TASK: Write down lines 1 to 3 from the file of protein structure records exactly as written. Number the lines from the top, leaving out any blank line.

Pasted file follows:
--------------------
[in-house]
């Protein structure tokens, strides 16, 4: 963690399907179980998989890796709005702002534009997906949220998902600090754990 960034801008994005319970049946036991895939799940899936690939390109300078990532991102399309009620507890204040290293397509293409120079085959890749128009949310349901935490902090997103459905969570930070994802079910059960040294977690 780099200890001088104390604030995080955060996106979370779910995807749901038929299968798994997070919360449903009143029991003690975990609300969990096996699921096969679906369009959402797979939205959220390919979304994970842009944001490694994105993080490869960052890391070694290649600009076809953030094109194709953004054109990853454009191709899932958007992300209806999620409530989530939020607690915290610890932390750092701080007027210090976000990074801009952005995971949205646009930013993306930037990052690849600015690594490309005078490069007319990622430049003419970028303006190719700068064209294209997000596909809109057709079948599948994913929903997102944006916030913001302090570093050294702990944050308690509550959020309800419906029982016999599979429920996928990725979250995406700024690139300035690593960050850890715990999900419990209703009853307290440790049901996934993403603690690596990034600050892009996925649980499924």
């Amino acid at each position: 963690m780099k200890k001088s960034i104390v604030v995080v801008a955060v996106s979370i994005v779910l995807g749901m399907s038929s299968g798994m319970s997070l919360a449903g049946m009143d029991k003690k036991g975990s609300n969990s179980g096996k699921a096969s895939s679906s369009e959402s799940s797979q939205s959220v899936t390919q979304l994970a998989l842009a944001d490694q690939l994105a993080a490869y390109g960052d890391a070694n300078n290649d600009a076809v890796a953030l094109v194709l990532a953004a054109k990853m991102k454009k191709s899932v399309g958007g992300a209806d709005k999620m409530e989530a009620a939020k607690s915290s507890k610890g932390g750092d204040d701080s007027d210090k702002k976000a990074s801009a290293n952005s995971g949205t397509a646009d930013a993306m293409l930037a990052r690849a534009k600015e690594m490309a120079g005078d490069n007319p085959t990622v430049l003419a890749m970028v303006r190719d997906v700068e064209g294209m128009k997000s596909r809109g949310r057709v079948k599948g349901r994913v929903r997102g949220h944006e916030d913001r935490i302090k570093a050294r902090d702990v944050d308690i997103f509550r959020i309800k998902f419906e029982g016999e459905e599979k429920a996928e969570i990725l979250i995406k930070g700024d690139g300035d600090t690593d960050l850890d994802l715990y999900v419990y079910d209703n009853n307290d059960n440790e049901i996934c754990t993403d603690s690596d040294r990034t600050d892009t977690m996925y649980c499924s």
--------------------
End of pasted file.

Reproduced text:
[in-house]
């Protein structure tokens, strides 16, 4: 963690399907179980998989890796709005702002534009997906949220998902600090754990 960034801008994005319970049946036991895939799940899936690939390109300078990532991102399309009620507890204040290293397509293409120079085959890749128009949310349901935490902090997103459905969570930070994802079910059960040294977690 780099200890001088104390604030995080955060996106979370779910995807749901038929299968798994997070919360449903009143029991003690975990609300969990096996699921096969679906369009959402797979939205959220390919979304994970842009944001490694994105993080490869960052890391070694290649600009076809953030094109194709953004054109990853454009191709899932958007992300209806999620409530989530939020607690915290610890932390750092701080007027210090976000990074801009952005995971949205646009930013993306930037990052690849600015690594490309005078490069007319990622430049003419970028303006190719700068064209294209997000596909809109057709079948599948994913929903997102944006916030913001302090570093050294702990944050308690509550959020309800419906029982016999599979429920996928990725979250995406700024690139300035690593960050850890715990999900419990209703009853307290440790049901996934993403603690690596990034600050892009996925649980499924």
């Amino acid at each position: 963690m780099k200890k001088s960034i104390v604030v995080v801008a955060v996106s979370i994005v779910l995807g749901m399907s038929s299968g798994m319970s997070l919360a449903g049946m009143d029991k003690k036991g975990s609300n969990s179980g096996k699921a096969s895939s679906s369009e959402s799940s797979q939205s959220v899936t390919q979304l994970a998989l842009a944001d490694q690939l994105a993080a490869y390109g960052d890391a070694n300078n290649d600009a076809v890796a953030l094109v194709l990532a953004a054109k990853m991102k454009k191709s899932v399309g958007g992300a209806d709005k999620m409530e989530a009620a939020k607690s915290s507890k610890g932390g750092d204040d701080s007027d210090k702002k976000a990074s801009a290293n952005s995971g949205t397509a646009d930013a993306m293409l930037a990052r690849a534009k600015e690594m490309a120079g005078d490069n007319p085959t990622v430049l003419a890749m970028v303006r190719d997906v700068e064209g294209m128009k997000s596909r809109g949310r057709v079948k599948g349901r994913v929903r997102g949220h944006e916030d913001r935490i302090k570093a050294r902090d702990v944050d308690i997103f509550r959020i309800k998902f419906e029982g016999e459905e599979k429920a996928e969570i990725l979250i995406k930070g700024d690139g300035d600090t690593d960050l850890d994802l715990y999900v419990y079910d209703n009853n307290d059960n440790e049901i996934c754990t993403d603690s690596d040294r990034t600050d892009t977690m996925y649980c499924s």